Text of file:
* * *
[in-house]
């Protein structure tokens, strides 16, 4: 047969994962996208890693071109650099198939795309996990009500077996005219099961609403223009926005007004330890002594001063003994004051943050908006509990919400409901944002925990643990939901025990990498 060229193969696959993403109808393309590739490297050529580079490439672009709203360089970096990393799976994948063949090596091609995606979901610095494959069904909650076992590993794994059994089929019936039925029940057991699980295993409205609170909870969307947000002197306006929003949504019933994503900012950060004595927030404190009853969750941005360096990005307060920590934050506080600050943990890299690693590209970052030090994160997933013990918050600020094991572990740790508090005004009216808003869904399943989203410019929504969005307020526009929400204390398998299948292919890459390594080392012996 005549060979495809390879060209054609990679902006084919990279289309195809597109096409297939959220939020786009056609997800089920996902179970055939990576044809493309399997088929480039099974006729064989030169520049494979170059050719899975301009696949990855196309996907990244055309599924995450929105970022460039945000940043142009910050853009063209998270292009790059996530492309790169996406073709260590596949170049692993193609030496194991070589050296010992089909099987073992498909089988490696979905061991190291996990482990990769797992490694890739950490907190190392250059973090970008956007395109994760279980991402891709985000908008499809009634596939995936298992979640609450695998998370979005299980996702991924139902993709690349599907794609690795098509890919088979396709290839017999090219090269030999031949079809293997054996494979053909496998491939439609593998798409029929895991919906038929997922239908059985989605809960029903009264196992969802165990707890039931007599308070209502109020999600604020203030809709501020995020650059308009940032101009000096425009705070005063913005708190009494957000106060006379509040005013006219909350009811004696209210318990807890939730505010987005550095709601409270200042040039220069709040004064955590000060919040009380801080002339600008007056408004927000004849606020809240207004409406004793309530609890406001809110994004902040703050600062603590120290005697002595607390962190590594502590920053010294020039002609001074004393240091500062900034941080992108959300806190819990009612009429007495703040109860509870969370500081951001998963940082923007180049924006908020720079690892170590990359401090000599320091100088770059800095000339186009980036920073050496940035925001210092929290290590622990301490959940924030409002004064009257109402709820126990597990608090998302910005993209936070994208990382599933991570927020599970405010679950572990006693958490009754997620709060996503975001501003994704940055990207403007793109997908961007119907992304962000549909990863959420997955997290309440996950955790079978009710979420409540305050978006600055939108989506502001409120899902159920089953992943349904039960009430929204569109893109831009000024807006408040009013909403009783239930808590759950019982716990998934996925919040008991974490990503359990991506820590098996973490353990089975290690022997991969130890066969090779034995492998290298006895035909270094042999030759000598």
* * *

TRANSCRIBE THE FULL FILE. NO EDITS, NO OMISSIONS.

[in-house]
């Protein structure tokens, strides 16, 4: 047969994962996208890693071109650099198939795309996990009500077996005219099961609403223009926005007004330890002594001063003994004051943050908006509990919400409901944002925990643990939901025990990498 060229193969696959993403109808393309590739490297050529580079490439672009709203360089970096990393799976994948063949090596091609995606979901610095494959069904909650076992590993794994059994089929019936039925029940057991699980295993409205609170909870969307947000002197306006929003949504019933994503900012950060004595927030404190009853969750941005360096990005307060920590934050506080600050943990890299690693590209970052030090994160997933013990918050600020094991572990740790508090005004009216808003869904399943989203410019929504969005307020526009929400204390398998299948292919890459390594080392012996 005549060979495809390879060209054609990679902006084919990279289309195809597109096409297939959220939020786009056609997800089920996902179970055939990576044809493309399997088929480039099974006729064989030169520049494979170059050719899975301009696949990855196309996907990244055309599924995450929105970022460039945000940043142009910050853009063209998270292009790059996530492309790169996406073709260590596949170049692993193609030496194991070589050296010992089909099987073992498909089988490696979905061991190291996990482990990769797992490694890739950490907190190392250059973090970008956007395109994760279980991402891709985000908008499809009634596939995936298992979640609450695998998370979005299980996702991924139902993709690349599907794609690795098509890919088979396709290839017999090219090269030999031949079809293997054996494979053909496998491939439609593998798409029929895991919906038929997922239908059985989605809960029903009264196992969802165990707890039931007599308070209502109020999600604020203030809709501020995020650059308009940032101009000096425009705070005063913005708190009494957000106060006379509040005013006219909350009811004696209210318990807890939730505010987005550095709601409270200042040039220069709040004064955590000060919040009380801080002339600008007056408004927000004849606020809240207004409406004793309530609890406001809110994004902040703050600062603590120290005697002595607390962190590594502590920053010294020039002609001074004393240091500062900034941080992108959300806190819990009612009429007495703040109860509870969370500081951001998963940082923007180049924006908020720079690892170590990359401090000599320091100088770059800095000339186009980036920073050496940035925001210092929290290590622990301490959940924030409002004064009257109402709820126990597990608090998302910005993209936070994208990382599933991570927020599970405010679950572990006693958490009754997620709060996503975001501003994704940055990207403007793109997908961007119907992304962000549909990863959420997955997290309440996950955790079978009710979420409540305050978006600055939108989506502001409120899902159920089953992943349904039960009430929204569109893109831009000024807006408040009013909403009783239930808590759950019982716990998934996925919040008991974490990503359990991506820590098996973490353990089975290690022997991969130890066969090779034995492998290298006895035909270094042999030759000598």